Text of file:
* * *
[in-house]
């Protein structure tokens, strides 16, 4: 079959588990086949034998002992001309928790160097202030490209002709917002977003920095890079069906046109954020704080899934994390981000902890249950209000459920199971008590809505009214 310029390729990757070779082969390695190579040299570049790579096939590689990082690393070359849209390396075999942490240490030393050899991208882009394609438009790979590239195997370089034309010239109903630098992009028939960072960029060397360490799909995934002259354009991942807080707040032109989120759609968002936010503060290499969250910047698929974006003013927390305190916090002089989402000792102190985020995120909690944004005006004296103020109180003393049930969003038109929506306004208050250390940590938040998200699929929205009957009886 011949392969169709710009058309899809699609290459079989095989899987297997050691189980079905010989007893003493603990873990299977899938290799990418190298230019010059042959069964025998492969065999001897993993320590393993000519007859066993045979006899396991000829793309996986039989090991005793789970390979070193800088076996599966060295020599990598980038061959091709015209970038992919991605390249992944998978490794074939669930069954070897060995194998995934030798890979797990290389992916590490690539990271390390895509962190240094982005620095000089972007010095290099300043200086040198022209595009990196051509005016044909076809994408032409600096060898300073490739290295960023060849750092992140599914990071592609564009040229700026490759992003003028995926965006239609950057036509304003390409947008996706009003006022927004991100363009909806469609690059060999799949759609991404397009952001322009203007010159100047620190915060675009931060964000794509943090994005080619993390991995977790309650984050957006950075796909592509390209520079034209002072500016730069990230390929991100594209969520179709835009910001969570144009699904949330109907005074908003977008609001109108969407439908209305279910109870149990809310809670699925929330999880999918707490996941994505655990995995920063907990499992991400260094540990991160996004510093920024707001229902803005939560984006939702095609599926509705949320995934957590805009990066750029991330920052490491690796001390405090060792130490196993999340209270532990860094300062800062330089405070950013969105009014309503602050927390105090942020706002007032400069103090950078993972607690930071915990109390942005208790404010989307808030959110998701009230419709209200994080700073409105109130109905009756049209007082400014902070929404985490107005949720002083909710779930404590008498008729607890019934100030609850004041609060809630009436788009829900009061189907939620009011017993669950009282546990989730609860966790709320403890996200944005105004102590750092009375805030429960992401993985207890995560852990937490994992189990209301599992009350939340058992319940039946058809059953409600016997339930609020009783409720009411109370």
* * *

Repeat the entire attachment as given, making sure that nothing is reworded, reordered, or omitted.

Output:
[in-house]
């Protein structure tokens, strides 16, 4: 079959588990086949034998002992001309928790160097202030490209002709917002977003920095890079069906046109954020704080899934994390981000902890249950209000459920199971008590809505009214 310029390729990757070779082969390695190579040299570049790579096939590689990082690393070359849209390396075999942490240490030393050899991208882009394609438009790979590239195997370089034309010239109903630098992009028939960072960029060397360490799909995934002259354009991942807080707040032109989120759609968002936010503060290499969250910047698929974006003013927390305190916090002089989402000792102190985020995120909690944004005006004296103020109180003393049930969003038109929506306004208050250390940590938040998200699929929205009957009886 011949392969169709710009058309899809699609290459079989095989899987297997050691189980079905010989007893003493603990873990299977899938290799990418190298230019010059042959069964025998492969065999001897993993320590393993000519007859066993045979006899396991000829793309996986039989090991005793789970390979070193800088076996599966060295020599990598980038061959091709015209970038992919991605390249992944998978490794074939669930069954070897060995194998995934030798890979797990290389992916590490690539990271390390895509962190240094982005620095000089972007010095290099300043200086040198022209595009990196051509005016044909076809994408032409600096060898300073490739290295960023060849750092992140599914990071592609564009040229700026490759992003003028995926965006239609950057036509304003390409947008996706009003006022927004991100363009909806469609690059060999799949759609991404397009952001322009203007010159100047620190915060675009931060964000794509943090994005080619993390991995977790309650984050957006950075796909592509390209520079034209002072500016730069990230390929991100594209969520179709835009910001969570144009699904949330109907005074908003977008609001109108969407439908209305279910109870149990809310809670699925929330999880999918707490996941994505655990995995920063907990499992991400260094540990991160996004510093920024707001229902803005939560984006939702095609599926509705949320995934957590805009990066750029991330920052490491690796001390405090060792130490196993999340209270532990860094300062800062330089405070950013969105009014309503602050927390105090942020706002007032400069103090950078993972607690930071915990109390942005208790404010989307808030959110998701009230419709209200994080700073409105109130109905009756049209007082400014902070929404985490107005949720002083909710779930404590008498008729607890019934100030609850004041609060809630009436788009829900009061189907939620009011017993669950009282546990989730609860966790709320403890996200944005105004102590750092009375805030429960992401993985207890995560852990937490994992189990209301599992009350939340058992319940039946058809059953409600016997339930609020009783409720009411109370």